Habitat loss, car strikes and rodenticides: Australia’s owls are under pressure
Photographer Matt Wright tells us what he’s seen out in the field while photographing Australia’s owls.
AS THE DESCENDING sun signals the end of the day, a small group of birds awake from their slumber, ready to take to our skies in search of food.
From our urban backyards to the arid centre and lush rainforests, owls can be found in almost any environment.
Their nocturnal habits often leave the general public unaware of their presence, and in turn, the battles that our owls are fighting on a daily basis.
Perhaps this is why every spare moment I have is dedicated to learning more about our Australian owls.
Countless hours are spent looking for owls, monitoring behaviours and breeding successes, and uncovering areas where owls have not been previously known to inhabit.
When I come across dead owls, it leaves me with an empty feeling. Was there anything I could have done to help this individual? Is there anything we as a nation can do to help?
I began photographing dead owls to help highlight the issues our nocturnal apex predators face. I believe the images are an integral part in sharing key conversation messages.
One of the biggest threats to Australia’s owls is the loss of habitat and hollow-bearing trees.
Australia is one of the world’s worst offenders when it comes to land clearing, with a projected 3 million hectares of untouched forest to be lost by 2030.
Our land-clearing crisis is primarily linked with the agricultural and livestock industries; however it’s worsened by various state and federal governments’ inaction on current and pending land-clearing policies.
With the loss of habitat comes the loss of precious old-growth, hollow-bearing trees, in which 10 of our 11 owl species rely on for breeding.
Suitable hollow-bearing trees, which are hundreds of years old, are disappearing from the landscape, leaving our owls with fewer options for nesting.
These natural hollows cannot always be supplemented with artificial nest boxes, with species such as the powerful owl (Australia’s largest owl) having only a single record of nest-box occupation, despite great efforts to replicate what these old-growth trees provide.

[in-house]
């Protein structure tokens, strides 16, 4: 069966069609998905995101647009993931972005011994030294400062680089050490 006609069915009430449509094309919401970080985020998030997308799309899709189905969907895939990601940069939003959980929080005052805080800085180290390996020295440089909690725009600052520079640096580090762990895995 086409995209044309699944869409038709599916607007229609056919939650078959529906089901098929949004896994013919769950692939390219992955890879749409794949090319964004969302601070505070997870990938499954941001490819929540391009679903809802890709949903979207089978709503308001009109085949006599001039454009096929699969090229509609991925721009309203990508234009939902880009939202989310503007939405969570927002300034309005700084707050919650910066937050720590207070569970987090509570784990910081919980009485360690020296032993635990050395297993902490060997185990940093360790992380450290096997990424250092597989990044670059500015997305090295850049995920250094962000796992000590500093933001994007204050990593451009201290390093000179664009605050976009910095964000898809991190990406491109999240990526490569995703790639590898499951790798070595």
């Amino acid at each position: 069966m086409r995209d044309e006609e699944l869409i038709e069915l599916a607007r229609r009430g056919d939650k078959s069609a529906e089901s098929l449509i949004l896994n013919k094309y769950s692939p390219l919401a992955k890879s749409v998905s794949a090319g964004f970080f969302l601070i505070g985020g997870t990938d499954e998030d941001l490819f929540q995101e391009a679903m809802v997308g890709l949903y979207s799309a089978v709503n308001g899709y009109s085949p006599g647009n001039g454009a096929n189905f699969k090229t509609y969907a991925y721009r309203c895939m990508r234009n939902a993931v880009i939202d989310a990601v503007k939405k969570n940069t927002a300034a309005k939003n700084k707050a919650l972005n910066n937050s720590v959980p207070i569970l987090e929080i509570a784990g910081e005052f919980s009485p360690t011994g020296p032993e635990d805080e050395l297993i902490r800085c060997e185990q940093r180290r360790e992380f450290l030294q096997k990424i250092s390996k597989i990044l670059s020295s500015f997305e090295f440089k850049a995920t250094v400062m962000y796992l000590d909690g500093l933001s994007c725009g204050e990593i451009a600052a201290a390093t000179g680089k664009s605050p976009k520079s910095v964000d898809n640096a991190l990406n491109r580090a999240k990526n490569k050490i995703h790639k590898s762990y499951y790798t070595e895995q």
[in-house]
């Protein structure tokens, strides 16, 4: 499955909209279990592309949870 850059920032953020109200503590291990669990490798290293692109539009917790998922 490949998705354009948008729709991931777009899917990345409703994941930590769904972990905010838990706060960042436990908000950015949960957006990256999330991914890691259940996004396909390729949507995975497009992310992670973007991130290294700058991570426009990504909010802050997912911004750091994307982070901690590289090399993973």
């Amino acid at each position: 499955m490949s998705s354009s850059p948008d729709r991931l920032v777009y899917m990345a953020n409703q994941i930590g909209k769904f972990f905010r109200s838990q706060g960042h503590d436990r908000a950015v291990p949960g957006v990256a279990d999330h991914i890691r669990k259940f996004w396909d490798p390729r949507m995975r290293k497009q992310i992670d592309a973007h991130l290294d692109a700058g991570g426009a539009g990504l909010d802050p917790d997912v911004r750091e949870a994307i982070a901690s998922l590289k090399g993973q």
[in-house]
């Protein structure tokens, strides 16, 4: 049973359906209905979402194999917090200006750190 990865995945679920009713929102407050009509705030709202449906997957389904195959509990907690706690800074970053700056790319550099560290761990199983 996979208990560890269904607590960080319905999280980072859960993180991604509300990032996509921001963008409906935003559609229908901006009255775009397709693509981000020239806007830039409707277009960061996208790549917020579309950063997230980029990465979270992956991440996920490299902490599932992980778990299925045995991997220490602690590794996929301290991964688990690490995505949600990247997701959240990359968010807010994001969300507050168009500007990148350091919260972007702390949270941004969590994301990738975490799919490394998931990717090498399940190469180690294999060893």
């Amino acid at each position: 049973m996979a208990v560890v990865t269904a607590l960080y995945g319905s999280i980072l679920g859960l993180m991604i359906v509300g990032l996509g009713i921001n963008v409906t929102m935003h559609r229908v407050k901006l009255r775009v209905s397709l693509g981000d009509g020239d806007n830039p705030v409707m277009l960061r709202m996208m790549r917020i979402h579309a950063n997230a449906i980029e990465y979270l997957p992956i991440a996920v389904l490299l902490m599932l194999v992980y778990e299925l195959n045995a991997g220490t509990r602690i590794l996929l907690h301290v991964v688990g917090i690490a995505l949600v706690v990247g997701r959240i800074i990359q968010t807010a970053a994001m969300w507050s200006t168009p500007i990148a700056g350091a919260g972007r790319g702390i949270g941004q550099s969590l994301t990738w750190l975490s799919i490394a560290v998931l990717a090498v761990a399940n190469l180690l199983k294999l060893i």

Land clearing means the owls have to navigate a highly fragmented landscape, with their habitat being separated by many busy roads. This results in another major threat to our owls – vehicle strike.
Whether they are picking up prey off the roads, or just travelling through their territory, all of Australia’s owls are vulnerable to vehicle strike.
Species such as the powerful owl have adapted to life in the city where they can take advantage of abundant urban prey items, such as ringtail possums and flying foxes. However, there is a price to pay when you’re an owl living in the big city, with vehicle strike being the main cause of mortality in powerful owls.
Boom and bust species, such as the eastern barn owl and eastern grass owl, often fall victim to vehicle strike once they disperse in search of food when local prey populations begin to thin out.
Winter 2018 saw large numbers of eastern barn owls moving towards the east coast in search of food. As a result of this, there was in increase in vehicle-strike victims being found across the eastern states. Some attribute the large influx of birds to drought conditions throughout inland Australia.
Fast becoming one of the biggest killers of owl species across the world is the use of rodenticides, colloquially rat poison, both commercially and privately.Rodents make up a high percentage of the diet of a number of Australian owl species, such as the eastern barn owl, eastern grass owl, and Australian boobook, all of which have been heavily impacted by the use of rodenticides.
From farms and factories, to inner-city restaurants, and even the average household, rodenticides are commonly used in a number of settings in an effort to control rodent numbers.
Rodents ingest this poison, and it is then passed through the food chain to their natural predators, such as owls.
There are two main types of rodenticides, first generation and second generation. Both of these have the same action of preventing the rodents’ blood from clotting by inhibiting vitamin K. However, the second generation type rodenticides work slowly, and the rodents continue to eat them after they have ingested a lethal dose.
This makes them more deadly to predators such as owls, as the rodent would have ingested multiple times the lethal dose.A recent study in Western Australia detected severe and often lethal exposure of Australian boobooks to anticoagulant rodenticides.
Around 70 per cent of the 73 birds tested had measurable levels of rodenticides, and 18 per cent of these birds had lethal levels.
Most of the rodenticides detected were the slower-acting second-generation types, which have been restricted to licensed pest controllers in the US and Canada, but are readily available to the general public in Australia.
What you can do to help:
- Record your owl sightings on databases such as eBird, Birdata or the Atlas of Living Australia. This provides various groups and organisations with valuable data, which helps to conserve and protect these species.
- Reduce or eliminate the use of rodenticides in favour of safer (non-chemical based) methods, such as single- or multi-entrance traps. However, if rodenticides need to be used, avoid the use of second-generation poisons and stick to ones that contain warfarin, coumatetralyl or cholecalciferol. These break down faster and are less likely to kill non-target animals, such as owls.
- Be wildlife wise while driving at night. Stick to speed limits as it greatly reduces the risk of injuring wildlife.
- Get involved in local citizen science projects such as BirdLife Australia’s Powerful Owl Project.